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Equipment Guide and PUWER Legislation

Important Note

A copy of the Written Scheme of Examination along with a record of examinations, modification, repairs or additions must be made available to the competent person carrying out an examination and to a representative of the Health and Safety Executive on demand.

This guide provides information about the legal requirements of the Provision and Use of Work Equipment Regulations 1998 (PUWER) which came into force on 5 December 1998.

It gives a general indication of some of the main requirements of Regulations. However, it is important that you refer to the Regulations and accompanying Approved Code of Practice to familiarize yourself fully with your duties.


What is PUWER?

PUWER replaces the Provision and Use of Work Equipment Regulations 1992 and carries forward these existing requirements with a few changes and additions, for example the inspection of work equipment and specific new requirements for mobile equipment. Many aspects of PUWER should therefore be familiar to you.

The Regulations require risks to people's health and safety, from equipment that they use at work, to be prevented or controlled. In addition to the requirements of PUWER, lifting equipment is also subject to the requirements if the Lifting Operations and Lifting Equipment Regulations 1998.


What does PUWER do?

In general terms, the Regulations require that equipment provided for use at work is:

  • Suitable for the intended use;
  • Safe for use, maintained in a safe condition and, in certain circumstances, inspected to ensure this remains the case;
  • Used only by people who have received adequate information, instruction and training.
  • Accompanied by suitable safety measures, e.g. protective devices, markings, and warnings.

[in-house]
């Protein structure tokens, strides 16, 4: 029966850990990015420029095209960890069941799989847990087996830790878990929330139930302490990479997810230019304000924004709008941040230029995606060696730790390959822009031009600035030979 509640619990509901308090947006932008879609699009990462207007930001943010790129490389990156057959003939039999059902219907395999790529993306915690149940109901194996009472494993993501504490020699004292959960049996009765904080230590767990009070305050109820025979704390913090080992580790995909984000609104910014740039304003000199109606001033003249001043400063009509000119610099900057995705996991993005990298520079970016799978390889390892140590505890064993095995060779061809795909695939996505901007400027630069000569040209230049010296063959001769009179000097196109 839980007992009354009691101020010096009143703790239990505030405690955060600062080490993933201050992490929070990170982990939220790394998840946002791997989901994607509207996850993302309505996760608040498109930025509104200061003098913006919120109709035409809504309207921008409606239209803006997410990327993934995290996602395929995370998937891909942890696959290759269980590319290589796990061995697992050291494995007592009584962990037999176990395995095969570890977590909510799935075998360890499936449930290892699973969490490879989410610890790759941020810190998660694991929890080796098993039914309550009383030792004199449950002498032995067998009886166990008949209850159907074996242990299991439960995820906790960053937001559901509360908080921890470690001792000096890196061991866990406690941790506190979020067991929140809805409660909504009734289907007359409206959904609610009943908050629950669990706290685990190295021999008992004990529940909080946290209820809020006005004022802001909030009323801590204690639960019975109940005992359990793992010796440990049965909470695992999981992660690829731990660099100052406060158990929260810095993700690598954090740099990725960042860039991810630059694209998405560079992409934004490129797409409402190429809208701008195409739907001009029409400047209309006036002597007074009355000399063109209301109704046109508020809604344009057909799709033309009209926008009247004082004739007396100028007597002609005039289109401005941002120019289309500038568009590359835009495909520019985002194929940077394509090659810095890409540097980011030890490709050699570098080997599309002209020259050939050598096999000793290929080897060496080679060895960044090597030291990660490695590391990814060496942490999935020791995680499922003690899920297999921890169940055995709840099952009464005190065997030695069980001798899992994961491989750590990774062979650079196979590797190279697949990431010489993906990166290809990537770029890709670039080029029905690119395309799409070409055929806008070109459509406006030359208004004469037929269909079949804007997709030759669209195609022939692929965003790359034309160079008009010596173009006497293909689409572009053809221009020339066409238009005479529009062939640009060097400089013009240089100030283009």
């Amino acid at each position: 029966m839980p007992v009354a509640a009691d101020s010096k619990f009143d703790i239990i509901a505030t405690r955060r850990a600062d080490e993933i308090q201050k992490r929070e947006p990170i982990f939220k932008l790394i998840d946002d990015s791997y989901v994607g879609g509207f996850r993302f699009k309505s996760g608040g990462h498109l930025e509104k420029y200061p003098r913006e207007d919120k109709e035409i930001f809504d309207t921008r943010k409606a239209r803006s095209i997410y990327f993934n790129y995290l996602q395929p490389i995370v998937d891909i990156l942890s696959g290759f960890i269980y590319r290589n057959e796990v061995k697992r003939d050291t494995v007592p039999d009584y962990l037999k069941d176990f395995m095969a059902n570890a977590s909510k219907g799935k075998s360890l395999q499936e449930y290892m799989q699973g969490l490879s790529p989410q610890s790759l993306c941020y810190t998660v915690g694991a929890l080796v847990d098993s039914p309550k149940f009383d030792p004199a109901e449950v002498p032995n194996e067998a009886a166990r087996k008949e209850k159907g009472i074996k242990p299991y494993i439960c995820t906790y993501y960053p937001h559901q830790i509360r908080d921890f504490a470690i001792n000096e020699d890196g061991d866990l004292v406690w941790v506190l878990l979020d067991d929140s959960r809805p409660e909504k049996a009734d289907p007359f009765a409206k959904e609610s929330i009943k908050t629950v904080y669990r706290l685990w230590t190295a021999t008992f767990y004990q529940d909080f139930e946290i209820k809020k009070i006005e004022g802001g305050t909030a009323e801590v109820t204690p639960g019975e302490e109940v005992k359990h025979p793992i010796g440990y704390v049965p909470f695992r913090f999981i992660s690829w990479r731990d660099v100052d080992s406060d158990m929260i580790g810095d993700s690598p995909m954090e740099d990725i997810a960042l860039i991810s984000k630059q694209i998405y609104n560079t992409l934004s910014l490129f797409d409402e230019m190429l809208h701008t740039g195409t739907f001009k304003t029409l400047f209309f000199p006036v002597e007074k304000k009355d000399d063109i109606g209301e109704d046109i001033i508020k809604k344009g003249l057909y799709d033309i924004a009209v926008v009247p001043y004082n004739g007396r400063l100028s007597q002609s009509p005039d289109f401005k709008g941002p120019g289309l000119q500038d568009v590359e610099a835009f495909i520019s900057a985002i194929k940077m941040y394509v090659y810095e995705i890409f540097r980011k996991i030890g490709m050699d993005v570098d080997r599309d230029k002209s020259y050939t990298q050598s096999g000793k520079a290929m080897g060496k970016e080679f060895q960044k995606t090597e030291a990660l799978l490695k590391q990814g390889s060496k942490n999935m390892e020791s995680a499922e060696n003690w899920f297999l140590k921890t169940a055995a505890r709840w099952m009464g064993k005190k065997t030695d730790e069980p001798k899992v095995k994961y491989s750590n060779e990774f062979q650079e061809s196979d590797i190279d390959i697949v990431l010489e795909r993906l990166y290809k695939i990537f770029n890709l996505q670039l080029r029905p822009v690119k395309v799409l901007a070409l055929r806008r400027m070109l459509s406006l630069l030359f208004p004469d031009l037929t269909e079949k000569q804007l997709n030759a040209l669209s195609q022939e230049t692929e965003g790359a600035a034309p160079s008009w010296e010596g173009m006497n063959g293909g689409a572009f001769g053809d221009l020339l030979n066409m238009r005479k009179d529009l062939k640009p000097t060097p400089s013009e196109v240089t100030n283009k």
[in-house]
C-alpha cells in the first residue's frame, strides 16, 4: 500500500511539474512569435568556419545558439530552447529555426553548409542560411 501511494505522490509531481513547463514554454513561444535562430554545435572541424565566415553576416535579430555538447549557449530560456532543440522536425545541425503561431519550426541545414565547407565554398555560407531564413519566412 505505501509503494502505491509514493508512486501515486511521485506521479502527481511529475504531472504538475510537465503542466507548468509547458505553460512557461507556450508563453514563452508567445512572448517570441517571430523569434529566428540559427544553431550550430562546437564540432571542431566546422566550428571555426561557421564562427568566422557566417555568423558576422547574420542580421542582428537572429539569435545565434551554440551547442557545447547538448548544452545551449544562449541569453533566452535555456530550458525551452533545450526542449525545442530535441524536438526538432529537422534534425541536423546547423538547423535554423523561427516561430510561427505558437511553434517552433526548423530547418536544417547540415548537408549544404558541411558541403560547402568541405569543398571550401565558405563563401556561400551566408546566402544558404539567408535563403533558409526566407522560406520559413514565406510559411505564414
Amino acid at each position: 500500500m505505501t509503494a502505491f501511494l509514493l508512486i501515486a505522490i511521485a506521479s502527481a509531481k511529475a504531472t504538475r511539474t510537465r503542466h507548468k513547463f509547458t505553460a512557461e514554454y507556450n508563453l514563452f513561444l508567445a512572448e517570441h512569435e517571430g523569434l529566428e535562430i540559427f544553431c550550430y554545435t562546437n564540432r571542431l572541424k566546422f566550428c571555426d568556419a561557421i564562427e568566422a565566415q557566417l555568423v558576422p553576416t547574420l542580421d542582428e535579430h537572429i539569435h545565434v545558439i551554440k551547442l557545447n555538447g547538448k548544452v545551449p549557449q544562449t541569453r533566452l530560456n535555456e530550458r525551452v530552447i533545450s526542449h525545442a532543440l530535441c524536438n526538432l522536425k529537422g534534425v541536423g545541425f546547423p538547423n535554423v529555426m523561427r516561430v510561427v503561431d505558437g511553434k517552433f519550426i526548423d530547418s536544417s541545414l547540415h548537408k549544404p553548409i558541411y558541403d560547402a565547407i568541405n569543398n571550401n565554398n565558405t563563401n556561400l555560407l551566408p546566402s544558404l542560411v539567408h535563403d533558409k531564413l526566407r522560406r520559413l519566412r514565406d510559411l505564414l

• What equipment is covered by the regulations?

    Generally, any equipment which is used by an employee at work is covered, for example hammers, knives, ladders, drilling machines, power presses, circular saws, photocopiers, lifting equipment (including lifts), dumper trucks and motor vehicles. Similarly, if you allow employees to provide their own equipment, it too will be covered by PUWER and you will need to make sure it complies.

    Work equipment must meet all the requirements of the Regulations from 5 December 1998. However, requirements relating to certain aspects of mobile work equipment (see below) do not apply to such equipment (provided for use in the business before 5 December 1998) until 5 December 2002. HSE information sheet MISC156 should be read if you use hired mobile work equipment.

    Examples of uses of equipment which are covered by the Regulations include starting or stopping the equipment, repairing, modifying, maintaining, servicing, cleaning and transporting.


  • Do the Regulations apply to me?

    If you are an employer or self-employed person and you provide equipment for use at work, or if you have control of the use of equipment, then the Regulations will apply to you.

    They do not apply to equipment used by the public, for example compressed air equipment used in a garage forecourt. However such circumstances are covered by the Health and Safety at Work Act 1974 (HSW Act).

    While your employees do not have duties under PUWER, they do have general duties under the HSW Act and the Management of Health and Safety at Work Regulations 1999 (MHSWR), for example to take reasonable care of themselves and others who may be affected by their actions, and to co-operate with others.

    The Regulations cover places where the HSW Act applies - these include factories, offshore installations, offices, shops, hospitals, hotels, places of entertainment etc. PUWER also applies in common parts of shared buildings and temporary places of work such as construction sites. While the regulations cover equipment used by people working from home, they do not apply to domestic work in a private household.

  • What do the Regulations require me to do?

    You must ensure that the work equipment you provide meets the requirements of PUWER. In doing so you should ensure that it is:

    • Suitable for use, and for the purpose and conditions in which it is used;
    • Maintained in a safe condition for use so that people's health and safety is not at risk.
    • Inspected in certain circumstances to ensure that it is, and continues to be carried out by a competent person (this could be an employee if they have the necessary competence to perform the task) and a record kept until the next inspection.